CINCINNATI — As he prepared to catch Thursday’s start with Miles Mikolas, Andrew Knizner studied Cincinnati’s lineup, watched film, and scrutinized their swings all week, trying to overlay what he saw them do against other pitchers onto what he knew Mikolas could do to them.
Knizner visualized the game, the reaction to Mikolas’ pitches, and long about Wednesday had an inkling of this start was “going to go well, a really good game,” he said.
It would be the start Mikolas wanted.
It had to be because of what the Cardinals needed.
With three All-Stars in the dugout nowhere near their cleats and getting a day off from the middle of the lineup, the Cardinals’ most recent All-Star pitcher hoisted the team upon his shoulder and carried it to a series split in Cincinnati. Mikolas threw seven shutout innings before a scoreless game in the eighth bloomed into a 2-1 victory Thursday afternoon at Great American Ball Park. Mikolas’ outing asked for only two innings from the bullpen and not a single swing from Paul Goldschmidt, Nolan Arenado, or Willson Contreras as the Cardinals head to Cleveland, the final Ohio stop on their 19-day, 19-game hike.
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“That is what it’s supposed to look like, right there,” Cardinals manager Oliver Marmol said. “Take the ball. Go out there with ‘I want to finish this game.’ He shoved. You come here. You get on the mound. And you throw up zeroes. We needed it, and that’s what he did.”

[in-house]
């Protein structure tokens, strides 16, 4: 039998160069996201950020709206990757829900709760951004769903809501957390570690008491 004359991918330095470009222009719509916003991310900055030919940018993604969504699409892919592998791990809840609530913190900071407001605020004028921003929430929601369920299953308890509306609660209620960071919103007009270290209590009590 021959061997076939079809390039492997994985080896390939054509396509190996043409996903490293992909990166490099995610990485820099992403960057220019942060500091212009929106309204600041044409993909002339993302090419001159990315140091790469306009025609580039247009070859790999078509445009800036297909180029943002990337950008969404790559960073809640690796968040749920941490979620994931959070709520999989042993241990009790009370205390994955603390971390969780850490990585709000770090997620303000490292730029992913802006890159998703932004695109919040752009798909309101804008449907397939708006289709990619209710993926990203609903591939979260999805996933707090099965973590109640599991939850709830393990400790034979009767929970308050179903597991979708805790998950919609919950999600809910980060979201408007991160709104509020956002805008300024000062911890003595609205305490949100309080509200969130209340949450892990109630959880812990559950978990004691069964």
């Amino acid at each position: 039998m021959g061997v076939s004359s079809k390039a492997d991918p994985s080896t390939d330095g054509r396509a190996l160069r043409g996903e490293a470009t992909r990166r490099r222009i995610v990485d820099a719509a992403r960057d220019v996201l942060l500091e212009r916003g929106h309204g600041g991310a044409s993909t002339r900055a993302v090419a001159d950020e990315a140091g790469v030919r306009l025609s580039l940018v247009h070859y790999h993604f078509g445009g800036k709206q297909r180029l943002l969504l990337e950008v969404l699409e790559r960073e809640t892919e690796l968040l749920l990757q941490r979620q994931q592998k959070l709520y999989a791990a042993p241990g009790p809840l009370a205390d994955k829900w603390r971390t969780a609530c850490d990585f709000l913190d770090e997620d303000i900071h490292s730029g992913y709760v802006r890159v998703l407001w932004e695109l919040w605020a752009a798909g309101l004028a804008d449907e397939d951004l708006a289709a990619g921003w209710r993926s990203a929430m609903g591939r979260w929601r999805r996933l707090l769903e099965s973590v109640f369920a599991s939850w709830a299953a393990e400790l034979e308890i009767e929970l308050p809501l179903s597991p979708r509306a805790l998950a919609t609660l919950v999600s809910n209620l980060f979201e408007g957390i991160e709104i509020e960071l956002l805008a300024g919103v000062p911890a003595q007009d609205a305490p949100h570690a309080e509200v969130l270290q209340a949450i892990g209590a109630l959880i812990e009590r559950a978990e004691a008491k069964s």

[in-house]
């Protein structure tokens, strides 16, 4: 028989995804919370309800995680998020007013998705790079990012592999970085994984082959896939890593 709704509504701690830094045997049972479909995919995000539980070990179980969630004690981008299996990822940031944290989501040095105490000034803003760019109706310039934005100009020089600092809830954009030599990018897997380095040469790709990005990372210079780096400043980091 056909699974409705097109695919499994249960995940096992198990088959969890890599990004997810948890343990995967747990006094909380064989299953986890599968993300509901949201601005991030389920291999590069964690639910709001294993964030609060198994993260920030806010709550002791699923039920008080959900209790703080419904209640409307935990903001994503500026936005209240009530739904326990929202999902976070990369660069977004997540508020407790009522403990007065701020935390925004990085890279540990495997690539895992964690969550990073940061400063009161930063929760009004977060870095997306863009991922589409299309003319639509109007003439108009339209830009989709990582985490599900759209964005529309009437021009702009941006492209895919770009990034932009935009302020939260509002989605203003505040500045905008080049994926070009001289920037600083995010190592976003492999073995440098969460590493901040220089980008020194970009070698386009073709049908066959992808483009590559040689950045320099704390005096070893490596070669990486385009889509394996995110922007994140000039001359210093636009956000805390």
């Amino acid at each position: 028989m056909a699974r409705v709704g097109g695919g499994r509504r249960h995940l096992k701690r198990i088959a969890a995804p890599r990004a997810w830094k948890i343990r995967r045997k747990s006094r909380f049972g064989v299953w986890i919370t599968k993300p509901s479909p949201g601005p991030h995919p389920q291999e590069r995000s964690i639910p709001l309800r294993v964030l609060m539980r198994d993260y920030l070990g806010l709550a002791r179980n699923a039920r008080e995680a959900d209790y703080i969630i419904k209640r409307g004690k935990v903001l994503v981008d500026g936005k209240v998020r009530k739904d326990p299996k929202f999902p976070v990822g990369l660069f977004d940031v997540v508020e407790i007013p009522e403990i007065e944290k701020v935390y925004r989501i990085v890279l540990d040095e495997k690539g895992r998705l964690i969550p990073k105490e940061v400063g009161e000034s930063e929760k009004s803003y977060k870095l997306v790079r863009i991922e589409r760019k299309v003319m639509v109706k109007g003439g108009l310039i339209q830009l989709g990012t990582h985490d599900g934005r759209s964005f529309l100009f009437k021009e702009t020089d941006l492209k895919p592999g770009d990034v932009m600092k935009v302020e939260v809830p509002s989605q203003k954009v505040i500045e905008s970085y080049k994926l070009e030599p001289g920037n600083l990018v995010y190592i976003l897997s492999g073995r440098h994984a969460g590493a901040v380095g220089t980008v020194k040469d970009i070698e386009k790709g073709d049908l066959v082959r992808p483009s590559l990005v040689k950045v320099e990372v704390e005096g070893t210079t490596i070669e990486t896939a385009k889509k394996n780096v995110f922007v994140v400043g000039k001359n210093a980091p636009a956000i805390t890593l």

Former Cardinals’ first-round pick Luke Weaver, a piece the Cardinals sent to Arizona in the Goldschmidt trade, had his finest outing as a starter in several years, matching Mikolas zero for zero. He threw six scoreless, and the deadlock broke in the eighth. Two wild pitches, two hits, and a stolen base were the ingredients of the Cardinals’ rally, but what brought it to a boil was Nolan Gorman’s two-out RBI double. Nineteen of Gorman’s 40 RBIs are from the eighth inning or later.
Gorman then stole third so that he could come home on a wild pitch for a 2-0 lead and score what proved to be the game’s winning run.
Giovanny Gallegos allowed a run and the potential tying run on base before securing his fifth save of the season and fourth consecutive win for the Cardinals with Mikolas at starter. If the Cardinals did not score in the top of the eighth inning, Mikolas, at 95 pitches, was headed back out for the bottom of the inning, to keep shoving zeroes.
By then, Mikolas (3-1) had any of his pitches he needed at his fingertips.
“It’s always fun calling his games because he can throw any pitch in any count,” Knizner said. “You never know what he’s going to do with the ball either. The curveball is so much different than the slider, which is different than the four-seam sinker to both sides. Now, he’s got that split change. It’s definitely a tough at-bat. He has the stuff to beat you with and he also has that velo to beat you with.”
That makes him a bit of a blend — flashes of modern power with a throwback feel.
Asked Thursday if he’d accept the description usually reserved from lower-velocity pitchers or wily lefties and call himself “crafty,” Mikolas said he has a friend in Florida who already does. Except, he’s crafty in the mid-90s, not the late-80s.
“I’ll be crafty,” he said. “If crafty gets me outs.”